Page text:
Wearside store give special needs students their own checkout

Jas Hayer and her son, Aaron.
Jas Hayer and her son, Aaron.

A Wearside shop turned down the noise to celebrate youngsters with special needs.

Sainsburys at the Galleries in Washington, held a ‘quiet day’ so children with autism could shop in comfort.

Jas Hayer (blue t-shirt) welcomes students and pupils to Washington's Sainsbury store.

Jas Hayer (blue t-shirt) welcomes students and pupils to Washington's Sainsbury store.

The idea of having a whole day dedicated to raising awareness of autism, came from a member of the staff, Jas Hayer, whose own son, Aaron, 13, is autistic.

The store had already signed up to a national campaign - Autism Hour - but after being approached by Jas, store manager, Gary Pearson, agreed to have a whole day dedicated to supporting autism awareness.

The shop put on a special blue checkout for people with autism and Aaron and his friends from Hill Top Specialist Arts College, were among those invited along to shop with less anxiety.

Jas, said Aaron was diagnosed with autism and has never spoken a word, but communicates using high pitched squeals.

I was incredibly nervous and afraid to take Aaron out to public places and shops, due to the looks and stares we would get

Jas Hayer

She said: “I was incredibly nervous and afraid to take Aaron out to public places and shops, due to the looks and stares we would get from passers-by, as people jump to conclusions and judge.

“Nowadays, I am not afraid. When we get looks and stares, I approach people and tell them ‘no my son isn’t naughty, he has autism and is non-verbal.”

Carolyn Irving, lead teacher in autism at Hill Top, based in Leam Lane, said, the Washington store even gave the children a £5 voucher each to spend in store on cookery items for the school.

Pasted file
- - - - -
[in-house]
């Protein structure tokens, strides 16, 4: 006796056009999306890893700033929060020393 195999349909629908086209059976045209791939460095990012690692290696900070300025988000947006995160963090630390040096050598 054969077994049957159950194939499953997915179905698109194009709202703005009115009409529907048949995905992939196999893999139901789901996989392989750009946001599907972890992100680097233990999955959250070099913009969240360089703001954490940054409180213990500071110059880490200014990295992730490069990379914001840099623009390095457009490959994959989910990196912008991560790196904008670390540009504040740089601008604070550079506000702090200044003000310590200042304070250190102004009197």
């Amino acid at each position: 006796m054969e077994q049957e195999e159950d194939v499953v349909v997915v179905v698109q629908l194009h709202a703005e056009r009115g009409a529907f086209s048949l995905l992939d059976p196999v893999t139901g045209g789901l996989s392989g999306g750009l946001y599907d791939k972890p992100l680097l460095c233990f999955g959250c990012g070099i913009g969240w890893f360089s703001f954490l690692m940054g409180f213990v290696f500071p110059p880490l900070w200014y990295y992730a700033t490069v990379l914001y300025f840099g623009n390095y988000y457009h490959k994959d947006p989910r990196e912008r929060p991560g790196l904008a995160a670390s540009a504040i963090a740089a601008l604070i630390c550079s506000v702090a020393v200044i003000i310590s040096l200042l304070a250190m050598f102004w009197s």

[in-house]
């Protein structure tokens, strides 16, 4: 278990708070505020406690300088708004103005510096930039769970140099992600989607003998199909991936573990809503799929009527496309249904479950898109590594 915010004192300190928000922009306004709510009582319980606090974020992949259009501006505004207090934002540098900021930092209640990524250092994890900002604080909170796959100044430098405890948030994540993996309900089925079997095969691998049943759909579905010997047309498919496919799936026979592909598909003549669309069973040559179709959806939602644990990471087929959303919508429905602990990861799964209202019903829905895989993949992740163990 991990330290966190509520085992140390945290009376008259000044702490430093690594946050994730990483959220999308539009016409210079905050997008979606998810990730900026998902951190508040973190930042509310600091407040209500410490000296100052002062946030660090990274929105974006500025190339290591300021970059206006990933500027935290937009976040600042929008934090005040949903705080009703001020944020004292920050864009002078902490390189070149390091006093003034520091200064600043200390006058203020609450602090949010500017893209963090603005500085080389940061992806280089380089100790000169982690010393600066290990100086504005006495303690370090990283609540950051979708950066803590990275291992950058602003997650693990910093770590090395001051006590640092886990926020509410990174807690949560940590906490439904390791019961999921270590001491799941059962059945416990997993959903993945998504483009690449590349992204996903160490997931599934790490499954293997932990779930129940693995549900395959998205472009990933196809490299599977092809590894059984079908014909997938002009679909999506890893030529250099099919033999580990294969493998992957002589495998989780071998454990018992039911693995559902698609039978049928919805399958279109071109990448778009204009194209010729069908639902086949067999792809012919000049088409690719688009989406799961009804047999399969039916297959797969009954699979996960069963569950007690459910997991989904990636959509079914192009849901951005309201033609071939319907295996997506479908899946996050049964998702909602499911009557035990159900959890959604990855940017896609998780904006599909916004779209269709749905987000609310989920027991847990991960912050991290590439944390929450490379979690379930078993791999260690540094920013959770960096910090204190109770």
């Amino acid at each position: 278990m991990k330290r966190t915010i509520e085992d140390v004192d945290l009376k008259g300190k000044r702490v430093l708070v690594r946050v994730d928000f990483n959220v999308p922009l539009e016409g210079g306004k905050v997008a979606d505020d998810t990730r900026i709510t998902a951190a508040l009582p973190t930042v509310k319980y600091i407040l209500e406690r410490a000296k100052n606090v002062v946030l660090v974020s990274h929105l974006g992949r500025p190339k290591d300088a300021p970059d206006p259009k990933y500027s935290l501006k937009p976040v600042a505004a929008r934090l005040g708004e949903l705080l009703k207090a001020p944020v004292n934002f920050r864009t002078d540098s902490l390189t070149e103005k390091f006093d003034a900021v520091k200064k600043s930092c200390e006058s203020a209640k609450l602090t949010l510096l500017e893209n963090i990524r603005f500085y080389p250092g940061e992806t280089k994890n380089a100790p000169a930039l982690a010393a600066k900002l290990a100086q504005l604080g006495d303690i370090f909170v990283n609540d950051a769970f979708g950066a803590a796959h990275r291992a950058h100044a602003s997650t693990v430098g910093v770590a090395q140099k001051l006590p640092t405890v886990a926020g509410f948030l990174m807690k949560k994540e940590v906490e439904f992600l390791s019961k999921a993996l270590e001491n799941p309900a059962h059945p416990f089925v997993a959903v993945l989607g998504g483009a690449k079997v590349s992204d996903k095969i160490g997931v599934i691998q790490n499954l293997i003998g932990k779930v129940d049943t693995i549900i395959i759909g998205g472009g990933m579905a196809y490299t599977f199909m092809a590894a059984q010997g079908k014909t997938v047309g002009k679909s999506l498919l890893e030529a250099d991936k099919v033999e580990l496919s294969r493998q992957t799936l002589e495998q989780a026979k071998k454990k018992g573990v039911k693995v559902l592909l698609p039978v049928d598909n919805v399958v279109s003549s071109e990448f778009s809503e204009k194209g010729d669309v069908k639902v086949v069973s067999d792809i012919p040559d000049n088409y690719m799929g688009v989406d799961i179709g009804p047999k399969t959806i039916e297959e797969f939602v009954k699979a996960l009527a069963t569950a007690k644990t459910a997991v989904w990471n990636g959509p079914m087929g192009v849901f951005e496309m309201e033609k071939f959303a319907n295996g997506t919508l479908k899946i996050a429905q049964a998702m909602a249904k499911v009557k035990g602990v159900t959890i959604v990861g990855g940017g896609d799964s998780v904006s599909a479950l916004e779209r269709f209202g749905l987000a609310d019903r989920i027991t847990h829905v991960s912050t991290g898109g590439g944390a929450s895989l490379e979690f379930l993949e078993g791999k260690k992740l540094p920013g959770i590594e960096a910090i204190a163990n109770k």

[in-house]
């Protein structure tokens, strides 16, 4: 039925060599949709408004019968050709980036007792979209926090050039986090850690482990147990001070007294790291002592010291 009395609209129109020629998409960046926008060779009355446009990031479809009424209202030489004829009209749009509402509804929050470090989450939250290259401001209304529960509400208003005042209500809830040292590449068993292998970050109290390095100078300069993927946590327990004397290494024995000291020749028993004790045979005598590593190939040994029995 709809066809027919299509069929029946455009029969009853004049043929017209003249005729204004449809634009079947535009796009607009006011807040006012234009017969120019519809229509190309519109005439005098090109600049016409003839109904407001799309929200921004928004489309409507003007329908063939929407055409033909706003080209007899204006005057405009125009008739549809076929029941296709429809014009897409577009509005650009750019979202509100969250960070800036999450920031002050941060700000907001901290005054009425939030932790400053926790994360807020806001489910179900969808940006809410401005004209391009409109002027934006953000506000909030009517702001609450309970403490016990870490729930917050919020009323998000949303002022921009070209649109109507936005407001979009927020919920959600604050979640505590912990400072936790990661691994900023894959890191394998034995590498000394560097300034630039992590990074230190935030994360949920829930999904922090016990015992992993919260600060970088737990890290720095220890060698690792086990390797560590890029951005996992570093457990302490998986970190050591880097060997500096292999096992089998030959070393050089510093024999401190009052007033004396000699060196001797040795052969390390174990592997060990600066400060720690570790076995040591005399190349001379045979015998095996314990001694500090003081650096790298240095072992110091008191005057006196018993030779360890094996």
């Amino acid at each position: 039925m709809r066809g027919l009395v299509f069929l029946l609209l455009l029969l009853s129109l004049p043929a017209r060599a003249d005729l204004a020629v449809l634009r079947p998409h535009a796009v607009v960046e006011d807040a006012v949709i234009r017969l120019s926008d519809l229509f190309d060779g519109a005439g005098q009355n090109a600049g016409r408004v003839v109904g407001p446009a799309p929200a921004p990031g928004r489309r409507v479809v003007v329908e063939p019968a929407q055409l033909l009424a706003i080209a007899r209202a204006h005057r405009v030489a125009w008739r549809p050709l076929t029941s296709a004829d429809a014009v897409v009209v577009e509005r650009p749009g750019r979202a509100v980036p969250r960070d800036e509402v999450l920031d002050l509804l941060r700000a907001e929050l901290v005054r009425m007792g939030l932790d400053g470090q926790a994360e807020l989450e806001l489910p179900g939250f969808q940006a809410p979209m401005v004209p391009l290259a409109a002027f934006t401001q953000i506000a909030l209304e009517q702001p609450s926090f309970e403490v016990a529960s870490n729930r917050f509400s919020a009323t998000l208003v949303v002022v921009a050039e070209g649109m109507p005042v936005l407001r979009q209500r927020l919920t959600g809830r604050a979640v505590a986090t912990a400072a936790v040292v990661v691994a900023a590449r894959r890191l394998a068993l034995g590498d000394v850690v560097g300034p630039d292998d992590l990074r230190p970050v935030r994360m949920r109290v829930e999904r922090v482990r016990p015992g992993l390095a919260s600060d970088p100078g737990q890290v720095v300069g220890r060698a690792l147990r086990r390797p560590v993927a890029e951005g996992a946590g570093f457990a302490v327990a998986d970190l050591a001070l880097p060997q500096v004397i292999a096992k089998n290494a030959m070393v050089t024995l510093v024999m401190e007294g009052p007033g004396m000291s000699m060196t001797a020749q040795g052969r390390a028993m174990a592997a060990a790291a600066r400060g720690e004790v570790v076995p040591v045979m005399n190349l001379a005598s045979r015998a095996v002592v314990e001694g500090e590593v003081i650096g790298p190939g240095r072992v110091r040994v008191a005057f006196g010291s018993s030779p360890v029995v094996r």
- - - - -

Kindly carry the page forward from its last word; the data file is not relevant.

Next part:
She said: “Individuals with autism frequently find shopping a highly anxiety-inducing experience and suffer from sensory overload. This can make some parents and carers reluctant to take their children shopping.

Let's go shopping.

Let's go shopping.

“Sainsburys and their wonderful staff enabled our children to shop in a calm, supportive environment and having their own checkout where they didn’t have to wait in noisey queues

did an awful lot to reduce their anxieties.

“In the words of one of our pupils, ‘It was awesome’.

“We would like to wish a huge thank you to Jas for arranging our wonderful day and Gary for having the understanding to allow this to happen and the generous donation to our Autism Centre cookery department.

Raising awareness of autism at Sainsburys in Washington.

Raising awareness of autism at Sainsburys in Washington.

“We found this experience highly beneficial to our pupils and hope Sainsburys will continue to promote this worthy cause.”

Hill Top School students using the blue autism-friendly checkout.

Hill Top School students using the blue autism-friendly checkout.